The Dáil rose for summer recess on Thursday 14 July, ending a Dáil term in which the rising cost of living quickly replaced the Covid pandemic as the crisis at hand for Government, and will certainly be firmly atop the Government’s agenda when the Dáil returns on Wednesday 14 September and define policy matters for the Autumn/Winter term.
The final week of sittings was not without its drama, however: the Government faced a vote of no confidence on Tuesday last week, tabled by Sinn Féin after the Government lost its majority the week prior, with the resignation of the party whip by Fine Gael’s Joe McHugh, reducing its numbers to 79 out of 160 seats. While Government was confident in winning the vote, assured by the support of select Independent TDs and even Government party TDs that had lost or resigned the whip in recent months (such as McHugh), it secured a comfortable win of 85 votes to 66. Tánaiste and Fine Gael leader Leo Varadkar said that the vote allowed the Government to demonstrate that it does have a clear working majority and that it “can and will last full term” and that there was “no prospect of a Sinn Féin-led government this year, next year or the year after, and maybe not even the year after that.”
What the polls say
However, while Government leaders were perhaps conveying a façade of confidence last week as they entered the summer recess, there is certainly concern – particularly among backbench party members – as to the continued rise of Sinn Féin in the polls, which shows no signs of abating in the near future. The Irish Times/Ipsos poll published the day after last week’s confidence vote shows the main Opposition Party up three points since April to 36% – a record high in this particular poll, and mirrored across separate polls over the last year. Sinn Féin continue to widen their lead on the Government parties, who by contrast have struggled to make any gains in the last year: the same Irish Times/Ipsos poll puts Taoiseach Micheál Martin’s party, Fianna Fáil at 20%, down three points since April and Fine Gael at 18%, a four point drop over the same period and the lowest for Tánaiste Leo Varadkar’s party since 1994. The Green Party remain unchanged at 3%.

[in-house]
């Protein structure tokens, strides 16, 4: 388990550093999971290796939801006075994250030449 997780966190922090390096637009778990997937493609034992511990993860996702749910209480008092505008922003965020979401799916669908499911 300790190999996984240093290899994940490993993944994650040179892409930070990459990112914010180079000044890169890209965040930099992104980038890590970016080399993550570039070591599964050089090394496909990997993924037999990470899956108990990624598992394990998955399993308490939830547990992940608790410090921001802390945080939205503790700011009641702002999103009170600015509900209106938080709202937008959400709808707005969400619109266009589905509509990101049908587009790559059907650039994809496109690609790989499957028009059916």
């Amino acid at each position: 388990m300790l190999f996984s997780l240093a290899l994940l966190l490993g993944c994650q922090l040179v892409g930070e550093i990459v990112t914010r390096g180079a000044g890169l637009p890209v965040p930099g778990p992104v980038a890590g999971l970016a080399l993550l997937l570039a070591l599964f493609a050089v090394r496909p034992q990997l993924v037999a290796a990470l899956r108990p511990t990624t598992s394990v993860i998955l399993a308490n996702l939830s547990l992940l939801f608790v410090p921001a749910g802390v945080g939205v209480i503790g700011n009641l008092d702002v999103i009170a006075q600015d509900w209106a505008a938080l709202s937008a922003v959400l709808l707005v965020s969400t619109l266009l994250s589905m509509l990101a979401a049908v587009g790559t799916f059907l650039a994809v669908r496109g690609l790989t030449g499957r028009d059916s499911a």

The Coalition’s cohesion will certainly continue to be tested as we fast approach the halfway point of the Government’s lifespan in December, and the historic first that will see the Taoiseach’s office rotate from Fianna Fáil’s Micheál Martin to Fine Gael’s Leo Varadkar. A reshuffling of some Cabinet briefs can certainly be expected at this time too, meaning that some Ministers have just four months left in their Departments to make their mark. There is lot of speculation as to which Department Micheál Martin will want to take up come December but many feel it is unlikely to be a straight swap into Enterprise. Taking Foreign Affairs could line him up nicely for a future position as Commissioner, while Finance would put him in the most powerful portfolio and allow him to make life difficult for some of his own restless backbenchers.
Growing backbench unrest
Already, backbench unrest has grown more vocal in recent months and McHugh’s resignation of the party whip is the fifth TD the Government parties have lost since the coalition was formed in June 2020. Most acute is the disquiet among the Fianna Fáil backbench, with several TDs voicing their concerns over the past year as to their party’s performance in Government and distinguishing the party’s identity from Fine Gael, in particular; such disquiet will only grow louder as Fine Gael assumes the Taoiseach’s office again come December and already some Fianna Fáil TDs have called for Micheál Martin to outline his plans to step down as Party leader once he vacates the office. As of now, Martin has stated his intention to lead Fianna Fáil into the next General Election.